EXCERPT page containing first few paragraphs. 2019-09-21 00:55:23
UA_SEARCH_BOT_null @ 18.104.22.168
This report is from my 6-day trip to the Eastern Sierra in August 2018, the highlight of which was summiting Mt Whitney with my daughter. I am disappointed to say that the Hasselblad X1D is absolutely the wrong choice for such activities where any sort of quick shooting is required. On the other hand, slower-paced shooting is mostly OK, excepting some persistent operational problems.
About 18 months prior, I had discussed various operational issues with the Hasselblad X1D. That page has been updated with specific issues I experienced on my August 2018 trip. While a number of things have improved (kudos to Hasselblad for improving things), the fundamentals are still problematic—some of this is software, some hardware design.
Article continues for subscribers...
Diglloyd Medium Format is by yearly subscription. Subscribe now for about 33 cents a day ($120/year).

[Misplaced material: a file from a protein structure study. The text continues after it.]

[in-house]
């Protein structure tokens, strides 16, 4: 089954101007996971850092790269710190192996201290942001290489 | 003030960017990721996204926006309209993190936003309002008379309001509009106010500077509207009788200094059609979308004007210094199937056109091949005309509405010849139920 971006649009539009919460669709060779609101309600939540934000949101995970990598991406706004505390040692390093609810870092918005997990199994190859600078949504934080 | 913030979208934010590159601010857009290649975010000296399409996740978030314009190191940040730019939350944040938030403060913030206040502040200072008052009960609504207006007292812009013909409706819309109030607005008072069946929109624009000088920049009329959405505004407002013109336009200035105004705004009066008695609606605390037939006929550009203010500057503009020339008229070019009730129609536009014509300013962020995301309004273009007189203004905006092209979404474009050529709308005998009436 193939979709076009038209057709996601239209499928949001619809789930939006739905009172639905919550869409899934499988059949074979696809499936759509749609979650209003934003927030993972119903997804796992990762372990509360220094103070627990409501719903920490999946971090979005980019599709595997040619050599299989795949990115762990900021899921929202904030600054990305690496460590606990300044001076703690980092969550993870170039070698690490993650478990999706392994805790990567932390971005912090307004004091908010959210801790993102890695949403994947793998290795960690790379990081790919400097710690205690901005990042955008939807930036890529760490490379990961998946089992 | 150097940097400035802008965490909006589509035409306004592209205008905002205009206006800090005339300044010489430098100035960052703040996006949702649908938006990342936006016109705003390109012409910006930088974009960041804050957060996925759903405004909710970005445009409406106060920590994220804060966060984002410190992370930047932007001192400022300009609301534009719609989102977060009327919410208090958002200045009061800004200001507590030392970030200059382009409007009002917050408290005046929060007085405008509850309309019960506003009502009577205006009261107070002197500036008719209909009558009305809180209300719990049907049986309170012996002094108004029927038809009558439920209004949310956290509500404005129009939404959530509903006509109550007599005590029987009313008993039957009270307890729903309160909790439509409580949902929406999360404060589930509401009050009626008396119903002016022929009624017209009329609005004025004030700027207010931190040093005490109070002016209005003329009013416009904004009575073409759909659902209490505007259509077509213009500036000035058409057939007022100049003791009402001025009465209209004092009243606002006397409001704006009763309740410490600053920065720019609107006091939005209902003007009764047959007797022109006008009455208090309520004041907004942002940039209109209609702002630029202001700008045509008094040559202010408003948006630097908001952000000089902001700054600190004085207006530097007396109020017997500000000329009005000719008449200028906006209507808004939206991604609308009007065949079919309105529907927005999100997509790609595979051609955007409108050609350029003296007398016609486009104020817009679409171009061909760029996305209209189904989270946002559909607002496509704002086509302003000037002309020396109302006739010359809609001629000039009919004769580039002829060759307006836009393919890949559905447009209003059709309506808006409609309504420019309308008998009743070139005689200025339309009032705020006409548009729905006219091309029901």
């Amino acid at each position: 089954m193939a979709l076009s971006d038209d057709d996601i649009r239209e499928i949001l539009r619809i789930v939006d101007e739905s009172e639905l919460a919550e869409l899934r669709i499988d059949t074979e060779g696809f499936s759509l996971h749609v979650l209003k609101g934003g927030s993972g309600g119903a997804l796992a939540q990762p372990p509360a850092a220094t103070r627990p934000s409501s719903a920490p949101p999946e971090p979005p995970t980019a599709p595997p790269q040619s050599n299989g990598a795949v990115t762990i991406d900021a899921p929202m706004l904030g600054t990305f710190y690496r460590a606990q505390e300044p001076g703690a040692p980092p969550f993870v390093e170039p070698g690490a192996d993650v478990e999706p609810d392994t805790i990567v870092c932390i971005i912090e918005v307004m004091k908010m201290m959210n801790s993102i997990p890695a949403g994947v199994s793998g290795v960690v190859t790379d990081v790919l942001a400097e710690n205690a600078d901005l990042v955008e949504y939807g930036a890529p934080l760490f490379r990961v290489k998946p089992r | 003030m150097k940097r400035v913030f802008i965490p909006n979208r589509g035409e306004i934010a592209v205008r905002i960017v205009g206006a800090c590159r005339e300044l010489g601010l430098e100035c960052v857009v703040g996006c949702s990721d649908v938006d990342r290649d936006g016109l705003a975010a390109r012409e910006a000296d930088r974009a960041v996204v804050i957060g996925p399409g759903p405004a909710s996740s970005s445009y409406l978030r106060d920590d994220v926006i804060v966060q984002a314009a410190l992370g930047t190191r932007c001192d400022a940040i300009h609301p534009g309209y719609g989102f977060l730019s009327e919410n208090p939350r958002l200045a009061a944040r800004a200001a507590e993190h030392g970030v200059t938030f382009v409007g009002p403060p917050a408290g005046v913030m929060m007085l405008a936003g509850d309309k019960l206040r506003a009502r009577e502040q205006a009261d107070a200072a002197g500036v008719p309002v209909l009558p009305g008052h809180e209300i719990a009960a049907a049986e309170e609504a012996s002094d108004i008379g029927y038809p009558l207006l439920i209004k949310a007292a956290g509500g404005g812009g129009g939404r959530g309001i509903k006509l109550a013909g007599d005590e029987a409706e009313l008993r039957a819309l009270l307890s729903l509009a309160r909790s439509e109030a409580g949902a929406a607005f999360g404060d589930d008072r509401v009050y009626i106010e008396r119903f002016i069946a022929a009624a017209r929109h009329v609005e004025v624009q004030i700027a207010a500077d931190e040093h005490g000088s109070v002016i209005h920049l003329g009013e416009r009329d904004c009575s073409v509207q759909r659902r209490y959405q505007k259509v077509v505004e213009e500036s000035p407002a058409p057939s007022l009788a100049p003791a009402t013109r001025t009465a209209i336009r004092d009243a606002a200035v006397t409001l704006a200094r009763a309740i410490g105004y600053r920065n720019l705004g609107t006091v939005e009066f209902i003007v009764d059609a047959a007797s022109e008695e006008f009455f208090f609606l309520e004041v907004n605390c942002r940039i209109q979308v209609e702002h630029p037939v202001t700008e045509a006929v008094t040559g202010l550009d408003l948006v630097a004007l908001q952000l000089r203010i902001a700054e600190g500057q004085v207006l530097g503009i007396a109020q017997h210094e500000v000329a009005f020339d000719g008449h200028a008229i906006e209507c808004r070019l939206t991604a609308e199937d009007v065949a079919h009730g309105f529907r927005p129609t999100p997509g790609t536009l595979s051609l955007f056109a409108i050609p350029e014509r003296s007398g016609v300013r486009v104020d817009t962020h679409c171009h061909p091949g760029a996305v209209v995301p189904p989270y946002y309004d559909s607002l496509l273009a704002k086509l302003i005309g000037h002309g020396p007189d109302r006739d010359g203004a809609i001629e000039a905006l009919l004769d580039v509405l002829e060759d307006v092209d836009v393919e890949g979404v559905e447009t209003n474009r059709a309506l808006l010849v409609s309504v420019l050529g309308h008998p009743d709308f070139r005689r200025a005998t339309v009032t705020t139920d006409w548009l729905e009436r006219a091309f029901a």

BEST DEAL: get full access to ALL 8 PUBLICATIONS for only 68 cents a day ($249.95)!
These systems are hugely expensive, so make the right choice for your own needs (full frame vs medium format).
- In-depth lens evaluations covering behaviors not likely to be found anywhere else, based on real-world field shooting.
- How to configure menus and buttons and best operating practices, gotchas and how-to.
- Real world examples with insights found nowhere else. Make sharper images just by understanding lens and camera behaviors.
- Jaw-dropping image quality found nowhere else utilizing Retina-grade images up to 100 megapixels filling up to 5K display, plus large crops.
- Aperture series from wide open through stopped down, showing the full range of lens performance and bokeh.
- Optical quality analysis of field curvature, focus shift, sharpness, flare, distortion, and performance in the field.